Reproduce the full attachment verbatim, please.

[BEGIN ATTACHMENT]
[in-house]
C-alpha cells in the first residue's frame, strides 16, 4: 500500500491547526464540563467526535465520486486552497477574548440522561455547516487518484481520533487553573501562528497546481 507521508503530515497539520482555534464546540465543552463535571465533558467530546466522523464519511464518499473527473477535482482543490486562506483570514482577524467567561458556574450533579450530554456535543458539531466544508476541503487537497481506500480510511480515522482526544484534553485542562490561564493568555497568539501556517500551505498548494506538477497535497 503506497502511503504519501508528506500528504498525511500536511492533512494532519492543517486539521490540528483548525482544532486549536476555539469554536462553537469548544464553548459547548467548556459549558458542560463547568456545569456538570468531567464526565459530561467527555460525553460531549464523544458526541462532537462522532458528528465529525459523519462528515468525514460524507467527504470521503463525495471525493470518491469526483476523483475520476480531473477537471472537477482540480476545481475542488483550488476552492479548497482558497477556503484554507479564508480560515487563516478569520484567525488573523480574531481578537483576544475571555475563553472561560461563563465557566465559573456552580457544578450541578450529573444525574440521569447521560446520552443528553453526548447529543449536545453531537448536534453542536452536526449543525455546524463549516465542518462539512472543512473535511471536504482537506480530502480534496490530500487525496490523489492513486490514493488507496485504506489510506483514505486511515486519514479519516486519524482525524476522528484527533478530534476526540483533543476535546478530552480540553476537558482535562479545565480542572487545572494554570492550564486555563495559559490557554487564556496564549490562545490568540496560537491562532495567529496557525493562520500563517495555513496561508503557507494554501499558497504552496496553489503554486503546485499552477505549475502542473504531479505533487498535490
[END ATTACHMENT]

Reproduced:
[in-house]
C-alpha cells in the first residue's frame, strides 16, 4: 500500500491547526464540563467526535465520486486552497477574548440522561455547516487518484481520533487553573501562528497546481 507521508503530515497539520482555534464546540465543552463535571465533558467530546466522523464519511464518499473527473477535482482543490486562506483570514482577524467567561458556574450533579450530554456535543458539531466544508476541503487537497481506500480510511480515522482526544484534553485542562490561564493568555497568539501556517500551505498548494506538477497535497 503506497502511503504519501508528506500528504498525511500536511492533512494532519492543517486539521490540528483548525482544532486549536476555539469554536462553537469548544464553548459547548467548556459549558458542560463547568456545569456538570468531567464526565459530561467527555460525553460531549464523544458526541462532537462522532458528528465529525459523519462528515468525514460524507467527504470521503463525495471525493470518491469526483476523483475520476480531473477537471472537477482540480476545481475542488483550488476552492479548497482558497477556503484554507479564508480560515487563516478569520484567525488573523480574531481578537483576544475571555475563553472561560461563563465557566465559573456552580457544578450541578450529573444525574440521569447521560446520552443528553453526548447529543449536545453531537448536534453542536452536526449543525455546524463549516465542518462539512472543512473535511471536504482537506480530502480534496490530500487525496490523489492513486490514493488507496485504506489510506483514505486511515486519514479519516486519524482525524476522528484527533478530534476526540483533543476535546478530552480540553476537558482535562479545565480542572487545572494554570492550564486555563495559559490557554487564556496564549490562545490568540496560537491562532495567529496557525493562520500563517495555513496561508503557507494554501499558497504552496496553489503554486503546485499552477505549475502542473504531479505533487498535490